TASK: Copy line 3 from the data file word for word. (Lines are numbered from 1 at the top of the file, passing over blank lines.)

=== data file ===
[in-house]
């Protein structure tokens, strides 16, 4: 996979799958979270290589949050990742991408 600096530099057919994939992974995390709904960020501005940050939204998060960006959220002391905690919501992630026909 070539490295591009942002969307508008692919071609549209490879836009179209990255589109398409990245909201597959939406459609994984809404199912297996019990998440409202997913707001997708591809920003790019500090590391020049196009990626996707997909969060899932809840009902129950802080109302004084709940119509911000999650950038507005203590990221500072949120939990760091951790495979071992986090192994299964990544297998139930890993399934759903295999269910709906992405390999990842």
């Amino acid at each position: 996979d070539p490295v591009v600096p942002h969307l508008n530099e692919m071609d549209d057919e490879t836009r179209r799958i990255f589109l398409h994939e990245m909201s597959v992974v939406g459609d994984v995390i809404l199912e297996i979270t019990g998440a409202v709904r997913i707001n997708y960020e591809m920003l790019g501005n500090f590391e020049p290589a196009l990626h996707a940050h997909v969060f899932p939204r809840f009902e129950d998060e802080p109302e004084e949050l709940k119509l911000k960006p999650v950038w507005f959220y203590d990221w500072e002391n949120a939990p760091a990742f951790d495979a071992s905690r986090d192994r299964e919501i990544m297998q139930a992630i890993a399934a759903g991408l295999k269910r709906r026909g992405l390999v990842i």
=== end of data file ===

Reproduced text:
């Amino acid at each position: 996979d070539p490295v591009v600096p942002h969307l508008n530099e692919m071609d549209d057919e490879t836009r179209r799958i990255f589109l398409h994939e990245m909201s597959v992974v939406g459609d994984v995390i809404l199912e297996i979270t019990g998440a409202v709904r997913i707001n997708y960020e591809m920003l790019g501005n500090f590391e020049p290589a196009l990626h996707a940050h997909v969060f899932p939204r809840f009902e129950d998060e802080p109302e004084e949050l709940k119509l911000k960006p999650v950038w507005f959220y203590d990221w500072e002391n949120a939990p760091a990742f951790d495979a071992s905690r986090d192994r299964e919501i990544m297998q139930a992630i890993a399934a759903g991408l295999k269910r709906r026909g992405l390999v990842i």